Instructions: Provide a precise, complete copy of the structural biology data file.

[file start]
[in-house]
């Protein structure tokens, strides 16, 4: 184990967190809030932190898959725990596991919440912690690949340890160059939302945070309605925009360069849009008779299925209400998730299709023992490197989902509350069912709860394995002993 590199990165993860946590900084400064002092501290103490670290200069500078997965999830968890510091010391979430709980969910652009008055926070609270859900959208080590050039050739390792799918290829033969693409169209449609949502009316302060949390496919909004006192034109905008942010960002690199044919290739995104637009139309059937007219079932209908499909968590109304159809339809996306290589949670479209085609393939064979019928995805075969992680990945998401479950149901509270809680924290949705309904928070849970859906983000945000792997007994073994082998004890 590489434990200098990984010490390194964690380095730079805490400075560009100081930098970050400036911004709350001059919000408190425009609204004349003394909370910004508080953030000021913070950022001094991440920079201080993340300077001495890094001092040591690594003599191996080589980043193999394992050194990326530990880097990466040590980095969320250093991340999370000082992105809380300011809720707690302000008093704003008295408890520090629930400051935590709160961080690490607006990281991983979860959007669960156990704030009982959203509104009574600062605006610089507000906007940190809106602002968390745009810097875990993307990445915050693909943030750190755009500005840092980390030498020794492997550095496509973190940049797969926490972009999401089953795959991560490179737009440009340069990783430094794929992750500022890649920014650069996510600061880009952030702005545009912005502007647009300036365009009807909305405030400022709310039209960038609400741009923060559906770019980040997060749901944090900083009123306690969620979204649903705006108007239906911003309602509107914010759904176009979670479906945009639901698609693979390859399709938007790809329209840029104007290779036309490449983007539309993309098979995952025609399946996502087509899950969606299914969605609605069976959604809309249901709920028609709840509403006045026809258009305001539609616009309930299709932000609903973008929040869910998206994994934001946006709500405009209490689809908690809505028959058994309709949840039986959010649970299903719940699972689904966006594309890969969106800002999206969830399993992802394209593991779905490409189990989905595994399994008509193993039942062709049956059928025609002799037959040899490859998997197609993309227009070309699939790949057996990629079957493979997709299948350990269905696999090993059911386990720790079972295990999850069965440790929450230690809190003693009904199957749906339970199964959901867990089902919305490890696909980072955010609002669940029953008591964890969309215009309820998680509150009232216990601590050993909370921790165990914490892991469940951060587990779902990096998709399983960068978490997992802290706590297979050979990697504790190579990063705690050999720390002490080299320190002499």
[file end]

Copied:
[in-house]
């Protein structure tokens, strides 16, 4: 184990967190809030932190898959725990596991919440912690690949340890160059939302945070309605925009360069849009008779299925209400998730299709023992490197989902509350069912709860394995002993 590199990165993860946590900084400064002092501290103490670290200069500078997965999830968890510091010391979430709980969910652009008055926070609270859900959208080590050039050739390792799918290829033969693409169209449609949502009316302060949390496919909004006192034109905008942010960002690199044919290739995104637009139309059937007219079932209908499909968590109304159809339809996306290589949670479209085609393939064979019928995805075969992680990945998401479950149901509270809680924290949705309904928070849970859906983000945000792997007994073994082998004890 590489434990200098990984010490390194964690380095730079805490400075560009100081930098970050400036911004709350001059919000408190425009609204004349003394909370910004508080953030000021913070950022001094991440920079201080993340300077001495890094001092040591690594003599191996080589980043193999394992050194990326530990880097990466040590980095969320250093991340999370000082992105809380300011809720707690302000008093704003008295408890520090629930400051935590709160961080690490607006990281991983979860959007669960156990704030009982959203509104009574600062605006610089507000906007940190809106602002968390745009810097875990993307990445915050693909943030750190755009500005840092980390030498020794492997550095496509973190940049797969926490972009999401089953795959991560490179737009440009340069990783430094794929992750500022890649920014650069996510600061880009952030702005545009912005502007647009300036365009009807909305405030400022709310039209960038609400741009923060559906770019980040997060749901944090900083009123306690969620979204649903705006108007239906911003309602509107914010759904176009979670479906945009639901698609693979390859399709938007790809329209840029104007290779036309490449983007539309993309098979995952025609399946996502087509899950969606299914969605609605069976959604809309249901709920028609709840509403006045026809258009305001539609616009309930299709932000609903973008929040869910998206994994934001946006709500405009209490689809908690809505028959058994309709949840039986959010649970299903719940699972689904966006594309890969969106800002999206969830399993992802394209593991779905490409189990989905595994399994008509193993039942062709049956059928025609002799037959040899490859998997197609993309227009070309699939790949057996990629079957493979997709299948350990269905696999090993059911386990720790079972295990999850069965440790929450230690809190003693009904199957749906339970199964959901867990089902919305490890696909980072955010609002669940029953008591964890969309215009309820998680509150009232216990601590050993909370921790165990914490892991469940951060587990779902990096998709399983960068978490997992802290706590297979050979990697504790190579990063705690050999720390002490080299320190002499």